2.4m adults involved in road crash in 2012

12.00 | 8 August 2013 | | 4 comments

One in 20 adults, which equates to 2.4 million people, was involved in a road collision in 2012, according to the IAM.

The IAM has extracted the figures from the 2012 National Travel Survey, published by the DfT.

The survey also shows that men (5.6%) are more likely to be involved in a collision than women (4.8%). Of the 2.4 million involved in a road crash, around 800,000 were injured.

Overall, 5.2% of the population admitted to being involved in a crash in 2012 – down from 6.0% in 2011 and 5.9% in 2010.

Simon Best, IAM chief executive, said: “The good news is that our roads have never been safer and the headline death and serious injury figures continue to fall.

“But we still kill five people every day, and these Government figures suggest that millions are involved in minor bumps and scrapes every year.

“Car and road design have delivered a safer driving environment, but it is clear that we must all share the responsibility of reducing accidents and collisions.”

Click here to read the full IAM news release.


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    Let’S call for a no drink drive policy, the figures will soon drop and public transport will grow in turn. Win win situation all around.

    fox wales
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    Basically whether it’s police stats or any alternative such as hospital ones what we see in reality is only the tip of the iceberg. There are many more accidents that because of causation and or injury do not go reported. so whatever measure one adopts it’s not going to be absolute or totally accurate. Not all incidents are reported and not all injuries are treated in hospital. Similarly not all ‘accidents’ are reported to the insurance companies.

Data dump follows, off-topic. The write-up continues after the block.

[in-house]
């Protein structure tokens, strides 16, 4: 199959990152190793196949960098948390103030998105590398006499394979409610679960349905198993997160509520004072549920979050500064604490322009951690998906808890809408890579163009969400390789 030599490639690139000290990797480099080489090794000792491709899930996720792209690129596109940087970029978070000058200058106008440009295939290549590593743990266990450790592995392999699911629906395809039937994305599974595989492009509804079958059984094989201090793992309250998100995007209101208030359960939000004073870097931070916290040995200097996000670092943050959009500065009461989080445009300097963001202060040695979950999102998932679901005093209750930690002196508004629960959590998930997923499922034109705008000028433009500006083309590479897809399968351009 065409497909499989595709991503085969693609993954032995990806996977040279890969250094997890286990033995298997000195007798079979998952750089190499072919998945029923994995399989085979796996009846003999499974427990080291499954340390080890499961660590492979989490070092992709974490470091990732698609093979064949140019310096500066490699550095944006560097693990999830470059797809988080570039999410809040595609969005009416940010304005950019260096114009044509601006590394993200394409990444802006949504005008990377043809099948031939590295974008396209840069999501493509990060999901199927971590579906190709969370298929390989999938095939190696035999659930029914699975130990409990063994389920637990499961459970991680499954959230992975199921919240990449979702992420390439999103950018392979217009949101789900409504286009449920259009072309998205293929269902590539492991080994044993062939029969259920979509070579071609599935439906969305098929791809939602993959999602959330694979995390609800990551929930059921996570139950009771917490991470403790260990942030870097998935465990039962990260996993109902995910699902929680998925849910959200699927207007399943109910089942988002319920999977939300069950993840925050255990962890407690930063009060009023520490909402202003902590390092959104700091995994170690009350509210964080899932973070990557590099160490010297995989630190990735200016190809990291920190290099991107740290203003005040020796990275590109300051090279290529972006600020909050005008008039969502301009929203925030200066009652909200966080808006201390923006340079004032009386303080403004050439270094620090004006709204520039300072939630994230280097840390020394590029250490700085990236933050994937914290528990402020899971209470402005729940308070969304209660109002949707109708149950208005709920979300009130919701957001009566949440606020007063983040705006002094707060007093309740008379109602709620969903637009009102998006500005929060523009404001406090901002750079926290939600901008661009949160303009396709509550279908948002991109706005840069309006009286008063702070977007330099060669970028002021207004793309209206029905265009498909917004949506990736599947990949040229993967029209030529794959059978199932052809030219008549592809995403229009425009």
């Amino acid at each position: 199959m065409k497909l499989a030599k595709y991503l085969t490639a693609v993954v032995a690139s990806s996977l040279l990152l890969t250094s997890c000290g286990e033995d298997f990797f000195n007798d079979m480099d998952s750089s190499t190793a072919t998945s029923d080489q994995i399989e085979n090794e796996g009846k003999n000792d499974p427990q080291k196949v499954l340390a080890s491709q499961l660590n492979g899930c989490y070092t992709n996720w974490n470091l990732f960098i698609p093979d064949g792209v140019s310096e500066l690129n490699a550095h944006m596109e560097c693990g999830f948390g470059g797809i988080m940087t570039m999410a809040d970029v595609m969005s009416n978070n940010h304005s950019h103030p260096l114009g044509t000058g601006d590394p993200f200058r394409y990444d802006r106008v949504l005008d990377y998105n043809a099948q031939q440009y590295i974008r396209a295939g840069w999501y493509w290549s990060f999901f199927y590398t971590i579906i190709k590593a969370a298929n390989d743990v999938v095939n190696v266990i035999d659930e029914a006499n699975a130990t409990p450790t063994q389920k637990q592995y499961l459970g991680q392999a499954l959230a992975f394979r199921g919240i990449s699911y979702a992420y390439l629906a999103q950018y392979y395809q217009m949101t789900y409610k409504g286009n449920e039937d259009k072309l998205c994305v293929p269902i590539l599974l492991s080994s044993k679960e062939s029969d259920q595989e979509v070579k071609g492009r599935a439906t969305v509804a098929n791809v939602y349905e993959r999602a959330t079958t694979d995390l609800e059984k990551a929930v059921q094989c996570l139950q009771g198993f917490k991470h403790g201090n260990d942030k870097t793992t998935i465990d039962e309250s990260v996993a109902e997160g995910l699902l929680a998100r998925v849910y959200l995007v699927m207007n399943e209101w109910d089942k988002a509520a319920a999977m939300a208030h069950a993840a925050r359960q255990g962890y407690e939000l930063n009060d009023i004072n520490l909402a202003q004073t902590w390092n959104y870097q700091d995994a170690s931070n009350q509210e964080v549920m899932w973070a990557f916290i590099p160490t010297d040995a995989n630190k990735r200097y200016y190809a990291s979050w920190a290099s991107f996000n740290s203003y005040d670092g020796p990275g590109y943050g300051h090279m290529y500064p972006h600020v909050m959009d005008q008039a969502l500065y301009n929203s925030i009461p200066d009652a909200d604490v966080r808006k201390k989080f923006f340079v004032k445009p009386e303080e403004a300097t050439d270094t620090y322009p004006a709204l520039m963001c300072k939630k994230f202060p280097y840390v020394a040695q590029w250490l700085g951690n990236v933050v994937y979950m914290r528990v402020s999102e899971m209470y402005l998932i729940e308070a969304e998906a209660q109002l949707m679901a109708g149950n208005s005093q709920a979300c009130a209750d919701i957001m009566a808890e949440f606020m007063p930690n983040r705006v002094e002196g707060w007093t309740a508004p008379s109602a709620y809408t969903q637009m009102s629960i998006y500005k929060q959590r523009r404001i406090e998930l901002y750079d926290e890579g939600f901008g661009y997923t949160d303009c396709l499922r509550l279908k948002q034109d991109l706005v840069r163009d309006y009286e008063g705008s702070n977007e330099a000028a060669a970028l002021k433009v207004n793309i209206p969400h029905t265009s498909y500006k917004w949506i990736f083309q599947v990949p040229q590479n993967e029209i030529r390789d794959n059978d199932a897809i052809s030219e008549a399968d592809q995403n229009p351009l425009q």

Bob Craven Lancs
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    These figures look plausible and seem consistent with DfT estimates of around 800,000 injuries pa. Both of these figures are considerably higher than Police STATS19 strongly suggesting that STATS19, while great for when, where and why, are unreliable for total numbers. Therefore STATS19 cannot be relied upon for area-wide trends but, in the absence of scientific trials, can (and must as no other data available) be used for relative rates when comparing site data before and after an intervention.

    Police do an incredible amount of work in producing the STATS19 data which is, or should be, the foundation of road safety interventions but for overall trends (the sum total of all influences, both positive and negative) we really do need to be using hospital figures as the base with other data sets for cross reference.

    Dave Finney, Slough
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    Car and road design have delivered a safer driving environment…. is an extremely BROAD statement. I am sure there are many many more variables and considerations than just those two.

    I must point out though that whilst car and road design/construction have definitely advantaged the car, it has been, unfortunately, to the absolute detriment of many other road users such as anything with two wheels, be they man powered or mechanically powered.

    That is car consideration over anything else. That’s the position we are now in and it goes all the way back to the 1950s.

    bob craven Lancs
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